A/N: No, I haven't given up on Scream of the Butterfly or Gifts or anything else. Sometimes things happen and we need to write about them. Thank you to Trasan!!

A Spot of Trouble

Chapter One

Wind whipped the trees into a fury as Dean pulled the Impala into the parking space outside the motel. It wasn't as seedy as some they'd stayed at recently, at least from the outside, and the office had been happily free of dirt and other questionable substances. Sometimes stumbling into a tourist town in the off-season had its advantages and cheap rooms in nicer motels was one of them. And they needed a break. They were both bruised and aching from the last hunt and Dean was looking forward to just crashing and watching a bad sci fi movie marathon and nothing else for a day or two.

"This place doesn't look too bad," Sam said as he got out of the car. "I'm worried."

"Why?" Dean opened the truck and grabbed his bag.

"With our luck lately, Dean?"

"Yeah. Should we open the door and toss in salt and holy water just in case?"

Sam laughed. "Maybe."

Dean opened the door cautiously, more to play along with Sam than anything else. It was a nice room, nicer than he'd expected. There was even a decent size fridge and stove in the corner. It smelled clean. He wasn't sure exactly how to describe the smell, but it was there, maybe it was the hint of bleach from the sheets or the vague scent of cleaning products. He dropped his bag on one of the beds and grinned at Sam. "Still worried?"

"Even more now." Sam grinned back and picked up the booklet by the phone. "Hey there's a Thai place that delivers to the motel."

"Order, I'm going to take a shower."

"What do you want?" Sam asked, flipping through the menu.

"Not tofu." He grabbed some clothes out of his bag and headed into the bathroom.

He stayed in the shower longer than he'd planned. The hot water was easing his headache and the aches in his back caused by coming into contact with a wall, a tree, a car and a brick driveway. It was also nice to enjoy the shower without having to keep a wary eye on some kind of strange slime growing in the corner of the stall. At the last motel they'd stayed at, he was sure he'd seen the stuff move at least once. Sam pounding on the door to announce the arrival of the food was finally the motivation to get out of the shower.

Glancing in the mirror as he got out, he scrubbed a hand over the days old beard he was sporting. The last motel had also been missing a mirror. Dean leaned forward, turning his head to get a better look at the bruise covering the left side of his face. It was an impressive bruise, no wonder the waitress last night had been so sympathetic. Huh, what's that? He moved closer, turning his head to catch the light. He couldn't be sure, and decided it was just the product of too little sleep and a huge bruise.

Sam was sitting on the other bed, a takeout container in his hand when Dean wandered out of the bathroom. Several bottles of beer sat on the table between the beds. Dean picked one up and frowned at the label. "What's this?"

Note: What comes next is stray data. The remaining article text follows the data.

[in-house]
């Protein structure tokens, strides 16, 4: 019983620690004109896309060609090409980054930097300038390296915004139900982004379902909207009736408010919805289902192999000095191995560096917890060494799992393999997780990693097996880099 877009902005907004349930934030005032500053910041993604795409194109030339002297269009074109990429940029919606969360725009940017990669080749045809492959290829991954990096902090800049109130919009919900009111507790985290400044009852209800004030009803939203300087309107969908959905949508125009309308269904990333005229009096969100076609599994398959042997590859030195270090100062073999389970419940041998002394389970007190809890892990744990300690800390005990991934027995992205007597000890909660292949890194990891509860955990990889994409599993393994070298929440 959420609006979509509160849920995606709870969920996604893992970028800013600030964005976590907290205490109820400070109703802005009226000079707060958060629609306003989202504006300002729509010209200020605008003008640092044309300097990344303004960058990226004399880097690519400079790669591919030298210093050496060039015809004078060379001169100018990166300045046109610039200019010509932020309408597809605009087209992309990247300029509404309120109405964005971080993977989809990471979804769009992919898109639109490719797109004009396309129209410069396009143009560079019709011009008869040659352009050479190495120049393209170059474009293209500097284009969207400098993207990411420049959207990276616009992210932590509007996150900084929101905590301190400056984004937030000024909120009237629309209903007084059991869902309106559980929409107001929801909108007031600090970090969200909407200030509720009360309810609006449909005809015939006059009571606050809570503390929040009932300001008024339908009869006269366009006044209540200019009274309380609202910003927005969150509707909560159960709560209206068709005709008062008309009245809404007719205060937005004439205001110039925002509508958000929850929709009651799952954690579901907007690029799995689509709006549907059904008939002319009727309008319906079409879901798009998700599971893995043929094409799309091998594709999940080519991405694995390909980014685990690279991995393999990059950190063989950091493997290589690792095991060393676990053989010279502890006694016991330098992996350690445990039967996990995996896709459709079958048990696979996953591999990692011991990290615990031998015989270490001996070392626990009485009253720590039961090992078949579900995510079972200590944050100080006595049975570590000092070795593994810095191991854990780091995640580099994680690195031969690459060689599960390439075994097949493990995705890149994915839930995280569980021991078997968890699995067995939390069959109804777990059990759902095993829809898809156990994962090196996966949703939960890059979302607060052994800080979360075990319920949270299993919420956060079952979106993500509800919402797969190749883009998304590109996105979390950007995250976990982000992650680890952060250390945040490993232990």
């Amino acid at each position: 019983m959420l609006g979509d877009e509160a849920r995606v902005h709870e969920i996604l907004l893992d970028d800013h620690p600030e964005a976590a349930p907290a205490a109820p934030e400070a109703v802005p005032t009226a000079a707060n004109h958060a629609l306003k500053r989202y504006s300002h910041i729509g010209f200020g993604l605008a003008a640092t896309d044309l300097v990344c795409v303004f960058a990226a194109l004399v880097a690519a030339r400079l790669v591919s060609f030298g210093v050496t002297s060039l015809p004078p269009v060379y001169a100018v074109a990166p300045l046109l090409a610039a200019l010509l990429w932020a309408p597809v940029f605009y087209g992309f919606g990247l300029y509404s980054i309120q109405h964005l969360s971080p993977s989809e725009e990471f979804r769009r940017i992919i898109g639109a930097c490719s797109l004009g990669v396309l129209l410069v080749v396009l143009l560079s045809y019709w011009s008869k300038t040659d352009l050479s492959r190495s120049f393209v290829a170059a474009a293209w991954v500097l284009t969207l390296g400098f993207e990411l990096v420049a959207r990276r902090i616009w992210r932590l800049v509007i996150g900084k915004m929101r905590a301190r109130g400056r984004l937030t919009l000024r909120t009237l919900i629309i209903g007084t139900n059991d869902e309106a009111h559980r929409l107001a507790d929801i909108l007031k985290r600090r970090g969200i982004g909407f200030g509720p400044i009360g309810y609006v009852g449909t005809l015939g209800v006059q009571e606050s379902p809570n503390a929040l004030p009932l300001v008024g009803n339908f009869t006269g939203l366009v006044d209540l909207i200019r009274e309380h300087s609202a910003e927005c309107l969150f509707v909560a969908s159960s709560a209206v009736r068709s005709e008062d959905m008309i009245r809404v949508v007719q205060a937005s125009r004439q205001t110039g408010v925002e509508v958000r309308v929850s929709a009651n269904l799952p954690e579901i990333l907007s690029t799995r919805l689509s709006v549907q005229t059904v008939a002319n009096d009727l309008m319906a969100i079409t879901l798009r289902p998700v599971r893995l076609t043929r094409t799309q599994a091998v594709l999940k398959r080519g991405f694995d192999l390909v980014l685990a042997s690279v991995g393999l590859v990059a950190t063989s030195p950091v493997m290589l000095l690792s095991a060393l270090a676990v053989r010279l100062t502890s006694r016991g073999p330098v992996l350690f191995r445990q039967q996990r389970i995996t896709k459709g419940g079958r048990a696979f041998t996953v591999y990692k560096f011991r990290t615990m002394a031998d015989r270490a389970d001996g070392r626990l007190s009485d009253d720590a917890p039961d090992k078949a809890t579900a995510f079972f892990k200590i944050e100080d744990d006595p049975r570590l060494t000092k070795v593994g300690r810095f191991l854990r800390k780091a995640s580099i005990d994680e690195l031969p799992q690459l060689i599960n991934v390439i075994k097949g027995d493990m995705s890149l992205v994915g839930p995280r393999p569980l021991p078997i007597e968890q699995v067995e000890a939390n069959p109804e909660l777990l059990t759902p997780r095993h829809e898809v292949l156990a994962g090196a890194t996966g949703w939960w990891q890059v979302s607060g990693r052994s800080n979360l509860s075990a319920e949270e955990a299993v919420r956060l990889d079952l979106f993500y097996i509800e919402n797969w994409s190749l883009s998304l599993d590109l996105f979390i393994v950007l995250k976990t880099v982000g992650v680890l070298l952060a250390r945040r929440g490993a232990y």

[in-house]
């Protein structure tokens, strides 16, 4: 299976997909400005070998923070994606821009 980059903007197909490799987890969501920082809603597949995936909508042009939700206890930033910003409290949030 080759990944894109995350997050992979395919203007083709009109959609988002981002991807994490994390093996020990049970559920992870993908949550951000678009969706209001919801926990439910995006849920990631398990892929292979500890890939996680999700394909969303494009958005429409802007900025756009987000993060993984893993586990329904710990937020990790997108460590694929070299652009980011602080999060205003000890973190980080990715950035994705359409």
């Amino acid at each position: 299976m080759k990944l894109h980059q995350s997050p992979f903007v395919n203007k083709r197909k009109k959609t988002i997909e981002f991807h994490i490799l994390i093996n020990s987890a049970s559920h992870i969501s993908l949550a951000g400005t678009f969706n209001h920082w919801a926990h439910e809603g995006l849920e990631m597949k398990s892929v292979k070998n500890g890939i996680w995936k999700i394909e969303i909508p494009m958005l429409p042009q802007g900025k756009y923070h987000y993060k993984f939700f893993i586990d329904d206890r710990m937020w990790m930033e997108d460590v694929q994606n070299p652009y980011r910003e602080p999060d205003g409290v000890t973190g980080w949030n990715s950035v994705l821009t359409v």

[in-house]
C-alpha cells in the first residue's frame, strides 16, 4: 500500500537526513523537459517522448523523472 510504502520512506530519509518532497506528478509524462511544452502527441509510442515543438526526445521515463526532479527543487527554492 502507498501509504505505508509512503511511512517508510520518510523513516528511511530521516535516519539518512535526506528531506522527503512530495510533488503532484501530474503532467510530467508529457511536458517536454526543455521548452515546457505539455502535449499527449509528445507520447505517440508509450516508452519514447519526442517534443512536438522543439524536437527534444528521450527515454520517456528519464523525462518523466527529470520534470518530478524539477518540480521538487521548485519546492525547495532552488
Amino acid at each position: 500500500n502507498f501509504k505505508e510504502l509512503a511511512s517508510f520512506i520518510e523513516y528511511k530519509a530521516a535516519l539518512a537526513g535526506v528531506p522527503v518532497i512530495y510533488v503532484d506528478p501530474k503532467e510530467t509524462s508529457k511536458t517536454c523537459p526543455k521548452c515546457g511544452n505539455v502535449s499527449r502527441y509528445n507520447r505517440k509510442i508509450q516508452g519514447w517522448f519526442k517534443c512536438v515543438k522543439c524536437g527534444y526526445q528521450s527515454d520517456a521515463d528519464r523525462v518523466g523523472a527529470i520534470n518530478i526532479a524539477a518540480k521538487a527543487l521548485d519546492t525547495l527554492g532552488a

"The only beer they had on the menu," Sam said with a grin. "It's not bad."

"Not bad or good?" Dean dropped onto his bed and sniffed the beer.

"I'm not sure. It's cold, how's that? And it goes good with the food."

"That works."

He picked up one of the food containers and leaned back with a sigh. After flipping through the channels several times and arguing with Sam about TV viewing choices—there was a documentary about mummies in the Andes that Sam was sure would be worth watching—they'd settled on a repeat of "Independence Day." Dean fell asleep before the final battle, the container of Thai food congealing on his chest.

The smell of coffee woke him. Dean opened an eye and looked for the source of the smell. The coffeemaker in the kitchen area was gurgling out the last of its water into the pot. He opened his other eye and sat up, glancing at the clock beside the bed. Ten-thirty, he'd slept almost thirteen hours but it felt good, he was still drowsy but the dragging exhaustion was gone. Getting out of bed, he noticed every single bruise as he moved. "I'm getting old," he muttered as he poured a cup of coffee. He was halfway through his second cup when Sam stepped out of the bathroom, steam billowing around him.

"What's the plan for today?" Sam asked.

"Food and TV?"

Sam smiled. "You don't want to head out today?"

"No, maybe tomorrow." He put his coffee down and walked into the bathroom. He paused by the mirror to look at the bruise again. It is bigger. He bent closer and took a good look. The freckle beside his left eye, the one that had been there his whole life was no longer a freckle. It was an ugly bump. It'd been a freckle a week before. A tiny wisp of dread curled through his chest. Freaked out freckles were rarely a good thing. Still, he might be imagining it.

Five days later, they were still there, and Dean had no complaints. His brother had managed to find a hunt, nothing big, just a routine salt and burn, but it served as enough of an excuse to keep them there. They'd gone through the entire menu of the Thai place and were working their way through the pizzas from the pub up the street. The dark circles from lack of sleep were finally gone from under Sam's eyes and Dean was more relaxed than he'd been in months.

Well, except for that damn freckle.

The bump was not only still there, but it had gotten bigger. At least he was sure it had. He kept waiting for Sam to mention it, thinking that if Sam hadn't noticed it was all in his head. Objectively he knew better, but he was willing to lie to himself a little longer. Sam had squinted at him once or twice, but hadn't said anything, so Dean wasn't worried.

Yeah, right.

He wasn't worried—most of the time. Every once in awhile a stray note of panic would creep into his brain and make his heart pound and his hands shake. A freckle getting bigger just wasn't a good thing. Maybe it wasn't actually a freckle gone bad? Maybe it was a blood blister left over from the well placed punch that gave him a black eye?

Be honest, it's a freckle. A freckle that's going rogue.

And when that thought formed, the panic was back. Freckles didn't grow exponentially. Not when they'd been sitting there at the edge of his eye for his entire life. When he'd been eighteen a waitress in a town they were passing through had taken a particular liking to that freckle for some reason. That wasn't quite true, she had a thing for the freckles on his nose, but she'd mentioned that one several times.